The latest revelations about the Iraqi prison abuses have torn the fabric of lies sewn together by the Bush administration and the opening is shining light on the fact that the scandal's threads may go all the way up the chain of command to the Pentagon and the White House.
There is no longer any question that this is a crisis for the administration and the country.
There is, however, still a serious question about whether the Congress will properly examine - and address - the root causes of the crisis.
Two pieces of journalism, both published over the weekend, have provided a great deal of additional insight regarding the scandal.
Writing in the New Yorker this week, Pulitzer Prize-winning author Seymour Hersh makes a convincing case that Secretary of Defense Donald Rumsfeld authorized expansion of a secret interrogation program that encouraged sexual humiliation and physical coercion - along the lines seen in photographs from Iraq's Abu Ghraib prison - as part of a scheme to gather intelligence about the Iraqi revolt against the occupation.
The scheme, known as a "special access program" (SAP), gave advance approval to kill, capture and torture so-called "high-value targets," according to Hersh. In addition to Rumsfeld, Gen. Richard Myers, chairman of the Joint Chiefs of Staff, reportedly approved the program.
There is no guarantee that Rumsfeld knew of the specific abuses at Abu Ghraib. But there is mounting evidence that he should have known, and that he deliberately deceived key committees of the House and Senate when he testified before Congress about the Abu Ghraib pictures.
The desire to blame Rumsfeld and get things over with is intense on the part of many Americans. However, there is now good reason to believe that the rot does not begin or end with the secretary of defense.
A Newsweek article reveals that the full chain of command was engaged with the question of how best to avoid living within the limits of the Geneva Conventions.
"Bush, along with Rumsfeld and Attorney General John Ashcroft, signed off on a secret system of detention and interrogation that opened the door to such methods," the magazine reports. Reportedly overriding the objections of Secretary of State Colin Powell and top military lawyers, White House counsel Alberto Gonzales wrote a memo that declared, "In my judgment, this new paradigm renders obsolete Geneva's strict limitations on questioning of enemy prisoners and renders quaint some of its provisions." Gonzales' memo reportedly met with the approval of President Bush and his minions and became official policy.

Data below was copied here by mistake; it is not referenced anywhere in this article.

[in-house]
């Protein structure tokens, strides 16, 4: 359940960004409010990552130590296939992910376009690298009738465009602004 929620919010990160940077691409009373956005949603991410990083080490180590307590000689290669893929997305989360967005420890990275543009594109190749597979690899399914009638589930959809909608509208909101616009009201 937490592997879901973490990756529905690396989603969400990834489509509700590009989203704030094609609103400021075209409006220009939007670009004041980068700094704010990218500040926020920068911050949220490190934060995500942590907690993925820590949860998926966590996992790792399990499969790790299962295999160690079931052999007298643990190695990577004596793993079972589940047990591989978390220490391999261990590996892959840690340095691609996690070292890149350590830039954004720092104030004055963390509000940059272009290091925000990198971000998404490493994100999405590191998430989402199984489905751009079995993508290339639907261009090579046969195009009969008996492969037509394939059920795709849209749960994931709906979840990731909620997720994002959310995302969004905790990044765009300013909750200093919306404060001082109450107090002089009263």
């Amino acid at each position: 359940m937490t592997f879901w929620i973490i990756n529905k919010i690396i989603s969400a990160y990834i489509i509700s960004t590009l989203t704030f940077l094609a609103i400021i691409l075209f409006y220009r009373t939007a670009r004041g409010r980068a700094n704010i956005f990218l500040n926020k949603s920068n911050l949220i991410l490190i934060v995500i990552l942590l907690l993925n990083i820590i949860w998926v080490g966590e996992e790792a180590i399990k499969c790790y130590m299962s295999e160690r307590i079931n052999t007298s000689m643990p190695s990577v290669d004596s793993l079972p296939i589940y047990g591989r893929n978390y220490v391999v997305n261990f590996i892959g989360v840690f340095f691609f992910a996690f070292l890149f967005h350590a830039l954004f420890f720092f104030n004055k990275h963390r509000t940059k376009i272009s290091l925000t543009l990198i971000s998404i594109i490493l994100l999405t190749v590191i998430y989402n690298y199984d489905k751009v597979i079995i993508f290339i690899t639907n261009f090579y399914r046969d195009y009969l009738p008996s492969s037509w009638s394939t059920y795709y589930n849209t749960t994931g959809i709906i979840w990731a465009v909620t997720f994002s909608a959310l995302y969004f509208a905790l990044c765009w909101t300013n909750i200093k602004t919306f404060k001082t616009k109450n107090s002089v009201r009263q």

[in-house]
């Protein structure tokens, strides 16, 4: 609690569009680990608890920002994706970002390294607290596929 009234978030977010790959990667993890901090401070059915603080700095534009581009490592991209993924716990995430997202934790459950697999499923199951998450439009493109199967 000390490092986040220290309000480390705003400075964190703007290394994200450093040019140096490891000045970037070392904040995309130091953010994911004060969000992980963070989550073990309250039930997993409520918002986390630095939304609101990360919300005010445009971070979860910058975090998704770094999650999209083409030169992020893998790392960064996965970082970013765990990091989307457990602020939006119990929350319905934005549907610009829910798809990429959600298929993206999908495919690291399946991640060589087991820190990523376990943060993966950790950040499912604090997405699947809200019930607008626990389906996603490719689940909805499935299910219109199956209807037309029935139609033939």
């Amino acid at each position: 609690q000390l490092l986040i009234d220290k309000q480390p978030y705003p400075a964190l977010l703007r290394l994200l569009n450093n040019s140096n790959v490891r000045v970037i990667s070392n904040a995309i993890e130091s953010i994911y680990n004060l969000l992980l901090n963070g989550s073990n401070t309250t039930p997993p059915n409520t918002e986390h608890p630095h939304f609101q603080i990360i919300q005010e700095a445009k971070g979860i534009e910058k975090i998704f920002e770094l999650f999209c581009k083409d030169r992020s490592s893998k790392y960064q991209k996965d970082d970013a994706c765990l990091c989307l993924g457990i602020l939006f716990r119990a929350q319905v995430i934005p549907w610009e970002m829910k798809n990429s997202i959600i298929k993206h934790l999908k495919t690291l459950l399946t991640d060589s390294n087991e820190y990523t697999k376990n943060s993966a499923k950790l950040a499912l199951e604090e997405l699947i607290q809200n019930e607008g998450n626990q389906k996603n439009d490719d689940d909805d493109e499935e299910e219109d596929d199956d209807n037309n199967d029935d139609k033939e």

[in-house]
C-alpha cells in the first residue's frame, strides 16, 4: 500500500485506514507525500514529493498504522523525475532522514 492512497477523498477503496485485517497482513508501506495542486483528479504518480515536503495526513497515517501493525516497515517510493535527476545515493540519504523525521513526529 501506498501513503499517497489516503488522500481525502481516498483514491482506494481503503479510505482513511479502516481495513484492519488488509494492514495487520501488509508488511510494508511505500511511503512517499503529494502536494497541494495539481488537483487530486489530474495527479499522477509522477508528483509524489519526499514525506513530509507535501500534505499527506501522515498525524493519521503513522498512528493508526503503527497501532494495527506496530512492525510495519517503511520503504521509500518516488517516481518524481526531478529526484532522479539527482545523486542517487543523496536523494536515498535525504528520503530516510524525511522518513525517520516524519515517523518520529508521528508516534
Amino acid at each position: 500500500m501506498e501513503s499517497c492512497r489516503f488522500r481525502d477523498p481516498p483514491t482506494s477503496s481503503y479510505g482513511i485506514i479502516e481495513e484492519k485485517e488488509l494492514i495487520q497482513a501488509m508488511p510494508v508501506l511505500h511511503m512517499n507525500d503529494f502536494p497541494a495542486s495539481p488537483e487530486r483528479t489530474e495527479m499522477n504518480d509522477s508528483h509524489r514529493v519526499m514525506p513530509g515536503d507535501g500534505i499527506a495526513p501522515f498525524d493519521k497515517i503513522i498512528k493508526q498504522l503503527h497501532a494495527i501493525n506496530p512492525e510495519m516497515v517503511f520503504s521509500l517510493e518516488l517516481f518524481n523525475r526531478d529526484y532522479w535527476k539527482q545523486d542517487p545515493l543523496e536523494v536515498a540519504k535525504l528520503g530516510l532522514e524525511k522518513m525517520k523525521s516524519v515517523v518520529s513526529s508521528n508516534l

Certainly, this is all good news for the soldiers accused of wrongdoing at Abu Ghraib. That "just taking orders" line suddenly starts to sound a lot more legitimate when it is revealed that the president and the secretary of defense were giving the go-ahead.
But this is not about courts-martial and petty punishments.
This is about high crimes and misdemeanors. And it is the job of Congress to get to the bottom - or, should we say, the top - of the matter. U.S. Sen. John McCain, R-Ariz., says, "We need to take this (investigation) as far up as it goes."
That's the spirit. Gonzales, Ashcroft, Rumsfeld and, yes, Bush should all have to testify on the record and in public at congressional hearings on this matter. And if their answers are not satisfactory, Congress should follow the dictates of the Constitution and take the proper steps to remove every wrongdoer from government.
Copyright 2003 The Capital Times